Hong Kong Christian Service

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Issue 022
2017 November
The Road Ahead for Special School Leavers

With the introduction of New Senior School Academic Structure in the 2009/10 school year, under the principle of equal education, students with intellectual disability enrolled in non-regular courses in special schools can also enjoy the basic education of elementary school to junior high school extended until their completion of Secondary Six, like any other school students. All stakeholders expect special school students to enhance their social competitiveness during their three-year stay so that they may have opportunities to pursue further studies, receive vocational training or supported employment, enter sheltered workshops or day activity centres or be admitted to adult residential homes, after graduation. In the past eight years, however, the transition path for students in special schools remains challenging. The life planning that Education Bureau has been vigorously promoting in recent years has also lagged behind for students leaving special schools. What we cannot bear to see is when school leavers fail to find a way out, they are stuck in the schools, reluctant to leave the dormitory or idle at home to wait for up to eight years for adult service transition.

Further Education and Employment Difficulties

Students in special schools receiving the general curriculum education usually attend the Hong Kong Diploma of Secondary Education Examination. A handful of outstanding students can go to university and stay in university dormitories. This is especially important for physically handicapped and wheelchair-bound students, as they can save the hassle of travelling under inadequate transport facilities. However, those students whose results are not as outstanding would find it difficult to move on to diploma or associate degree programmes due to inadequate transport facilities, the lack of residential services or a poor inclusive atmosphere in the institutes. Even if disabled students complete their university, diploma or associate degree programmes, their employment opportunities tend to diminish due to employer’s lack of understanding on the disabled’s employability, the lack of barrier-free facilities in workplaces and inadequate transport facilities. In this year's Policy Address, the Government proposed to increase the quota for internship programmes for students with disabilities to 100, this does not equate to an employment quota. The chance of employment after the internship is still bleak. People with disabilities with tertiary education backgrounds often face the plight of graduation equating unemployment. Some educated persons with disabilities are unemployed for a long time and can only live on comprehensive social security assistance. They not only lose their morale and dignity, but also waste their years of hard earned learning.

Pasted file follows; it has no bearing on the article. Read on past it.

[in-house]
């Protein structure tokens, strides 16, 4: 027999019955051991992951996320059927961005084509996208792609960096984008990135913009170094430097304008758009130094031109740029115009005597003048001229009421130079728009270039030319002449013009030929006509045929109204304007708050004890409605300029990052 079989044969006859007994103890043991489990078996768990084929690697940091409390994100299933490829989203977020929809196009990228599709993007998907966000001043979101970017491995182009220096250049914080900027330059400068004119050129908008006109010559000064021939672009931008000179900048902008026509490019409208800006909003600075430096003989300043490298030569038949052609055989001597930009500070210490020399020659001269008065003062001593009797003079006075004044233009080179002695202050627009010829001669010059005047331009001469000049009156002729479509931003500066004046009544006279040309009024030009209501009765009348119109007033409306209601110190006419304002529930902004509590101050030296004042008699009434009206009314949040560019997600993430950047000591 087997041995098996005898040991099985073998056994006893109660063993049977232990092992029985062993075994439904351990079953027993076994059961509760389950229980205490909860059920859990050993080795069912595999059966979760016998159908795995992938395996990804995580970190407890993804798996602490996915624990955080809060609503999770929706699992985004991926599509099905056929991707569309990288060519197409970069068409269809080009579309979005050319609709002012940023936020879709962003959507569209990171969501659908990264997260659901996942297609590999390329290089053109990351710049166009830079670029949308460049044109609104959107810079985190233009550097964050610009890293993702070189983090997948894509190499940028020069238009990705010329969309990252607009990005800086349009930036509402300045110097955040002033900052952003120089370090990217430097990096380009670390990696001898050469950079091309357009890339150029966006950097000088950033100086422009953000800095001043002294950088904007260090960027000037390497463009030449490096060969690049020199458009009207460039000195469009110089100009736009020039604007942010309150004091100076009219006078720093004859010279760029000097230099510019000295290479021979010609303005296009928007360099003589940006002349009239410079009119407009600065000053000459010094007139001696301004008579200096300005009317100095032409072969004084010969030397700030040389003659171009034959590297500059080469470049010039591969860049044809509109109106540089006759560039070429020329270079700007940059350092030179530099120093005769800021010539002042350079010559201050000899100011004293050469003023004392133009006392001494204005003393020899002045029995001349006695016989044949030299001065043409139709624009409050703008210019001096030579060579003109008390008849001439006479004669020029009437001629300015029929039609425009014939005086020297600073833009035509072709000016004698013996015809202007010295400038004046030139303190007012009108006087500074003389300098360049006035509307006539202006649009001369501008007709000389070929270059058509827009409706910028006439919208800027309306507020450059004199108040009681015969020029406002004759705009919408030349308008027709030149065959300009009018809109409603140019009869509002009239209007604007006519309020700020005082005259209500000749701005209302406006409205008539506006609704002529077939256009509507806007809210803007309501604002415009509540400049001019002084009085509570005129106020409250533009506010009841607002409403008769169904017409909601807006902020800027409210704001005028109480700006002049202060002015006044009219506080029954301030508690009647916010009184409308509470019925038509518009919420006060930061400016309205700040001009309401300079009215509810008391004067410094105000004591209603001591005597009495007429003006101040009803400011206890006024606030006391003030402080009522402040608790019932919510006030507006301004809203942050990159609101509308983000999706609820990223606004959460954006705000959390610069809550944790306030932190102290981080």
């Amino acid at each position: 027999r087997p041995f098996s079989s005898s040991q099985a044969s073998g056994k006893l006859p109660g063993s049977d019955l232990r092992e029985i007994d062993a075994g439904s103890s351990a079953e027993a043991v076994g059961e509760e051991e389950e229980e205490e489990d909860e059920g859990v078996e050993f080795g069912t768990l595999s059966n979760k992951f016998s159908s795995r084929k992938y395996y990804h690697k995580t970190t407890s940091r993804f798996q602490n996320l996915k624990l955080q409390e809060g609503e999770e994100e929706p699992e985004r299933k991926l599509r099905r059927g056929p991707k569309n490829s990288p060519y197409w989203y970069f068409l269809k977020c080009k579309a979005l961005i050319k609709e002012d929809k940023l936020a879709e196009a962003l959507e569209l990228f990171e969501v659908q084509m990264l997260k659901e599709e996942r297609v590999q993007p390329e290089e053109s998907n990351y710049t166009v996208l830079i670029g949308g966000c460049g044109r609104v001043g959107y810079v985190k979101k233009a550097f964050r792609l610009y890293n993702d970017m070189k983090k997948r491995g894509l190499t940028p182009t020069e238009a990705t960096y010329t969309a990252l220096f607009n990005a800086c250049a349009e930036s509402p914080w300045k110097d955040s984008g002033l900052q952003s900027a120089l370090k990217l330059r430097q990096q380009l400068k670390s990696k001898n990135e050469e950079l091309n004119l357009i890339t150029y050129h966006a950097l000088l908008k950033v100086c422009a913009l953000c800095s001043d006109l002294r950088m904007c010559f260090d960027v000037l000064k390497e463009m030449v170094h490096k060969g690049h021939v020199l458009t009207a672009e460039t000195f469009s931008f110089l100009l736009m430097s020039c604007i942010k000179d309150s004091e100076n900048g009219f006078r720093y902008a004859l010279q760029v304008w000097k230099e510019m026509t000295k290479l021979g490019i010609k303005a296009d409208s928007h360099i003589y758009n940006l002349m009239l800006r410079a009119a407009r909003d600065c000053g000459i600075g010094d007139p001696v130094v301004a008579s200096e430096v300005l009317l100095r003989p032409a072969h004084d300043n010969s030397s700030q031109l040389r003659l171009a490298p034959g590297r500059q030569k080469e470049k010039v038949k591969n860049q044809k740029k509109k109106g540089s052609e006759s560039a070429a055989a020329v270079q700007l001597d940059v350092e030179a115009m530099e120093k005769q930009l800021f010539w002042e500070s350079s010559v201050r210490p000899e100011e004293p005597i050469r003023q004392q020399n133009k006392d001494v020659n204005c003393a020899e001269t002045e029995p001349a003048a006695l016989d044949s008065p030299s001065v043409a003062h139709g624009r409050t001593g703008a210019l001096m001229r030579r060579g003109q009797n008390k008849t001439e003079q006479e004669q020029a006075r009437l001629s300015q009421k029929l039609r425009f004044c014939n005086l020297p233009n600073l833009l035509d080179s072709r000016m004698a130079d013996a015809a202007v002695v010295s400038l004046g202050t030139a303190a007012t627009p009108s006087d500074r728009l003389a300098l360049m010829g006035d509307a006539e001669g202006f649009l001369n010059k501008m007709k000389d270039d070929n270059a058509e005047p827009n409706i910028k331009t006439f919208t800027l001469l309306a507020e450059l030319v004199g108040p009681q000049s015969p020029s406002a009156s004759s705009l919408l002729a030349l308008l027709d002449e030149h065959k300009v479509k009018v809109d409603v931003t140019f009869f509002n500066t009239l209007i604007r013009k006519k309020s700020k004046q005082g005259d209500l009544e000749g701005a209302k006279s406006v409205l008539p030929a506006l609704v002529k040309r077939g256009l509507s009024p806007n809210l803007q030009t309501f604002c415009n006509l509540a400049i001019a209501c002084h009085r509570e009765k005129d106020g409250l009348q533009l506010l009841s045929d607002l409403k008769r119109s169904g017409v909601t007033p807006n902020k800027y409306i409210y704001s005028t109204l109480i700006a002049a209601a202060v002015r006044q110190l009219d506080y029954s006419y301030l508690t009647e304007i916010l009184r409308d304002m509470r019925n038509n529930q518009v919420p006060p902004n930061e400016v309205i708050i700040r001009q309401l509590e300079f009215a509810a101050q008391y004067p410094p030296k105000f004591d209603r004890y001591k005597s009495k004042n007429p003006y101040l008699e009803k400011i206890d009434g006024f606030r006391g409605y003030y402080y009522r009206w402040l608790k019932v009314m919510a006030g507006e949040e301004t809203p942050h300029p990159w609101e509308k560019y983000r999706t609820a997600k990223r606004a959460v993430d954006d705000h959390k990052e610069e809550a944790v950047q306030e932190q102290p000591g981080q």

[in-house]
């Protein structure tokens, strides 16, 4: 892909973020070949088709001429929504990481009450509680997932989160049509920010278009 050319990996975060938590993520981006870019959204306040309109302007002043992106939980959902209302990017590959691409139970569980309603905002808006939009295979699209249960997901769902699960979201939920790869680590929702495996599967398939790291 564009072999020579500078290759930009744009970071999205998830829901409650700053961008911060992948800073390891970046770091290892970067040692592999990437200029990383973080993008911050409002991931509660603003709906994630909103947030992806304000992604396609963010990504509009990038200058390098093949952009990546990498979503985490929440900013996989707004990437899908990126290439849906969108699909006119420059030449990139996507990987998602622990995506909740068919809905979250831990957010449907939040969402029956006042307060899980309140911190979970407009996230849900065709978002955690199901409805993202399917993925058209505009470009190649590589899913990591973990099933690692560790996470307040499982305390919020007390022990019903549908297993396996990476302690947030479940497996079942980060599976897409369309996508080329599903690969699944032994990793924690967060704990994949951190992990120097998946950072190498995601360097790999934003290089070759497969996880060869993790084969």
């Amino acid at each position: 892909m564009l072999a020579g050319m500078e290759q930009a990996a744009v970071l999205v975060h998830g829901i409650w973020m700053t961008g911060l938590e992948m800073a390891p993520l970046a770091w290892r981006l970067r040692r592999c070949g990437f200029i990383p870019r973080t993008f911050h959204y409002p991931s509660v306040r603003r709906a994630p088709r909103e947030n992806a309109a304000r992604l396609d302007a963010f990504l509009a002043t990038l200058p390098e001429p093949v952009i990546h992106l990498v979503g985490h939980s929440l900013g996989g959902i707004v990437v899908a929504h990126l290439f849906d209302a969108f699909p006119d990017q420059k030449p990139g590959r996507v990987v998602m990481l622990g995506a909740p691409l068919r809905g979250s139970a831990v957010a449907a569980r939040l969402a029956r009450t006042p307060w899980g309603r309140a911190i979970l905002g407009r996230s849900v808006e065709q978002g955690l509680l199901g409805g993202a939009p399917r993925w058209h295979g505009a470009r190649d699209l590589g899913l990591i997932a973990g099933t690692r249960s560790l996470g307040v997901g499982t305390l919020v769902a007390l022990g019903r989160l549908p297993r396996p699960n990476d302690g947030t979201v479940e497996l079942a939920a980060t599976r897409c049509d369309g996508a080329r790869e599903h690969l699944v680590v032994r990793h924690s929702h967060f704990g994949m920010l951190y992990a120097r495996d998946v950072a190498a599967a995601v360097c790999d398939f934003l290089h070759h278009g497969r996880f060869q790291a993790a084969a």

Lack of Transitions to Adult Medical, Rehabilitation and Residential Services

At present, students from 61 special schools in Hong Kong, according to their types of disabilities, receive medical care, treatment services or stay in dormitory accommodation at special schools during their studies. However, due to the long waiting time for various disabled adult services, some of the students may need to stay home to wait if they fail to get successful transition to adult services after graduation. In general, at the local community level, they can only get about one hour a week home rehabilitation service, which is far less than the rehabilitation services they receive while they are in school, and that also increases their chances of getting sick. Due to the lack of access to adult services and the varied quality of private adult residential care institutions, it is difficult to estimate the social resources consumed due to prolonged waiting. What is even more daunting is that school leavers who have multiple medical needs and use ventilators are classified by the Social Welfare Department as beyond the range of services that nursing homes can provide, and are thus not eligible for waiting for adult services.

Lack of a Proactive Strategy on the Overall Special School Leavers Transition

The Vocational Training Council's two-year vocational training programme for disabled and intellectually disabled graduates is not linked to the job market. There are only a few students who can continue their employment upon completion of the course. Eventually, some disabled persons choose to return to sheltered workshops or stay idle. As mentioned in the Policy Address this year, some trades are seeking the introduction of foreign labour due to the lack of workforce. If the Government can focus its resources and train students in special schools who have the potential for employment according to the types of jobs required by all trades and industries, we believe some of them will certainly be able to become hardworking and loyal staff and contribute to Hong Kong under the same blue sky.

Lastly, we strongly hope Mrs. Carrie Lam, the Chief Executive who had been a Social Welfare Secretary, to work out a tripartite cross-government platform to integrate special school education, medical care and social welfare services for adults with disabilities to break the bureaus’ "minding their own business" barrier. They should work together to formulate long-term school-leaving policies for disabled students so that they can give ones’ best back to society and enhance their quality of life.

Pui Oi School student and one of the "Top Ten Regeneration Warriors" Wu Yui Kwan has multiple intensive nursing needs but has no suitable adult service available for her up till now. Could the Chief Executive still remember the wish of wheelchair-bound Chan Guan kiu to become a social worker in the future?

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